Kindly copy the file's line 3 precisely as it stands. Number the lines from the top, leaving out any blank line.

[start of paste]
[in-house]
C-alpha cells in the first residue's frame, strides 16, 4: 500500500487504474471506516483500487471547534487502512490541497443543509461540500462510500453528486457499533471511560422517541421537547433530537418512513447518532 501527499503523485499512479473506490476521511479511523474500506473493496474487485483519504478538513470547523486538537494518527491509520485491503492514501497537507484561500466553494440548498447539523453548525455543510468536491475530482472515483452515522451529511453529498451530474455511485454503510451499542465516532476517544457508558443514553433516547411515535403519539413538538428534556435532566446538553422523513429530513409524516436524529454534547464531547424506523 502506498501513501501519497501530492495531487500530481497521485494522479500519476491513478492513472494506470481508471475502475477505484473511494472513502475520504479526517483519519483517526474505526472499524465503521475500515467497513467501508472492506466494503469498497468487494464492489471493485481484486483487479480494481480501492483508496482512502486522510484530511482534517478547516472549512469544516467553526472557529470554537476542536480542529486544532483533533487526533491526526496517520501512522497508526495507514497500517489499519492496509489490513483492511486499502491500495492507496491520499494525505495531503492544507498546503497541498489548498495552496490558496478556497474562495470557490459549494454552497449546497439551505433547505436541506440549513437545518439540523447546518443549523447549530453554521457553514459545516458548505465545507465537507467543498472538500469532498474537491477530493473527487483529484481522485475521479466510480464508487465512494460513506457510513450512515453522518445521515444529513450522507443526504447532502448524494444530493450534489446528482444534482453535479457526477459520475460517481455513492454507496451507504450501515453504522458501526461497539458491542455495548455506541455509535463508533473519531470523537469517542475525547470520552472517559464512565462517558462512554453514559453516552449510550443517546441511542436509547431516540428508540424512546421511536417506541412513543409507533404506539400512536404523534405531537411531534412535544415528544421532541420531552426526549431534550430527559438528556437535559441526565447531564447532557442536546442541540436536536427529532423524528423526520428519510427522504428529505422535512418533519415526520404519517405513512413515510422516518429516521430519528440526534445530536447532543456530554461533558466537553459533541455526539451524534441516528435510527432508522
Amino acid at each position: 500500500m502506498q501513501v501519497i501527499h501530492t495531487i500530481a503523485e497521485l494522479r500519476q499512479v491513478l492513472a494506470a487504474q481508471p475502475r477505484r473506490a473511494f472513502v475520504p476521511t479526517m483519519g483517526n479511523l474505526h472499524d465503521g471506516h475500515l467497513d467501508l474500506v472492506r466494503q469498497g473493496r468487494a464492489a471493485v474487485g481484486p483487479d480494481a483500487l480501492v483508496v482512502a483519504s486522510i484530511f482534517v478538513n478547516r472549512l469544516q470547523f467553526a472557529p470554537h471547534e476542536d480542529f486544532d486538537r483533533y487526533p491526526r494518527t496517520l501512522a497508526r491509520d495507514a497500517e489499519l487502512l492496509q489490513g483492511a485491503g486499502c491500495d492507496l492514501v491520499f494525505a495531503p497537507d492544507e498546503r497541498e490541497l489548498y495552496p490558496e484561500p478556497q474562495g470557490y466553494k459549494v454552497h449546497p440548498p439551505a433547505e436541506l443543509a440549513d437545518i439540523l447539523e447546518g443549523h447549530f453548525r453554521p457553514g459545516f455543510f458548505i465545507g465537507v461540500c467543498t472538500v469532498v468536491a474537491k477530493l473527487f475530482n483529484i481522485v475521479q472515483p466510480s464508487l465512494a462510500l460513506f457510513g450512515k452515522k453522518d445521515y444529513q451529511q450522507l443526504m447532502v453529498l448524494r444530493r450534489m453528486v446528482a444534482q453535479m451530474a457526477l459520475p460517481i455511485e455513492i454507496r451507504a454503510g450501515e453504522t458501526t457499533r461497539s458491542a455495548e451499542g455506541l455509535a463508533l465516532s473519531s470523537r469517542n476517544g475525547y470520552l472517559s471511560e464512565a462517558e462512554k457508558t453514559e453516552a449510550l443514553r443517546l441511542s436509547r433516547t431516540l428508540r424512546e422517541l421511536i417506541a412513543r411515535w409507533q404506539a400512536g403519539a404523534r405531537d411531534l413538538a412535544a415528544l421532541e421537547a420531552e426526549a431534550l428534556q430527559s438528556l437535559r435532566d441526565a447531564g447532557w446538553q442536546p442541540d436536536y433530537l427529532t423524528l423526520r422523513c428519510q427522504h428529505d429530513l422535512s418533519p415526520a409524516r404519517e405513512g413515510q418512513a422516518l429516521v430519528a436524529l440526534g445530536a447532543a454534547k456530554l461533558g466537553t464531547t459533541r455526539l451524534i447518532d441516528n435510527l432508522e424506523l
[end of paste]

Amino acid at each position: 500500500m502506498q501513501v501519497i501527499h501530492t495531487i500530481a503523485e497521485l494522479r500519476q499512479v491513478l492513472a494506470a487504474q481508471p475502475r477505484r473506490a473511494f472513502v475520504p476521511t479526517m483519519g483517526n479511523l474505526h472499524d465503521g471506516h475500515l467497513d467501508l474500506v472492506r466494503q469498497g473493496r468487494a464492489a471493485v474487485g481484486p483487479d480494481a483500487l480501492v483508496v482512502a483519504s486522510i484530511f482534517v478538513n478547516r472549512l469544516q470547523f467553526a472557529p470554537h471547534e476542536d480542529f486544532d486538537r483533533y487526533p491526526r494518527t496517520l501512522a497508526r491509520d495507514a497500517e489499519l487502512l492496509q489490513g483492511a485491503g486499502c491500495d492507496l492514501v491520499f494525505a495531503p497537507d492544507e498546503r497541498e490541497l489548498y495552496p490558496e484561500p478556497q474562495g470557490y466553494k459549494v454552497h449546497p440548498p439551505a433547505e436541506l443543509a440549513d437545518i439540523l447539523e447546518g443549523h447549530f453548525r453554521p457553514g459545516f455543510f458548505i465545507g465537507v461540500c467543498t472538500v469532498v468536491a474537491k477530493l473527487f475530482n483529484i481522485v475521479q472515483p466510480s464508487l465512494a462510500l460513506f457510513g450512515k452515522k453522518d445521515y444529513q451529511q450522507l443526504m447532502v453529498l448524494r444530493r450534489m453528486v446528482a444534482q453535479m451530474a457526477l459520475p460517481i455511485e455513492i454507496r451507504a454503510g450501515e453504522t458501526t457499533r461497539s458491542a455495548e451499542g455506541l455509535a463508533l465516532s473519531s470523537r469517542n476517544g475525547y470520552l472517559s471511560e464512565a462517558e462512554k457508558t453514559e453516552a449510550l443514553r443517546l441511542s436509547r433516547t431516540l428508540r424512546e422517541l421511536i417506541a412513543r411515535w409507533q404506539a400512536g403519539a404523534r405531537d411531534l413538538a412535544a415528544l421532541e421537547a420531552e426526549a431534550l428534556q430527559s438528556l437535559r435532566d441526565a447531564g447532557w446538553q442536546p442541540d436536536y433530537l427529532t423524528l423526520r422523513c428519510q427522504h428529505d429530513l422535512s418533519p415526520a409524516r404519517e405513512g413515510q418512513a422516518l429516521v430519528a436524529l440526534g445530536a447532543a454534547k456530554l461533558g466537553t464531547t459533541r455526539l451524534i447518532d441516528n435510527l432508522e424506523l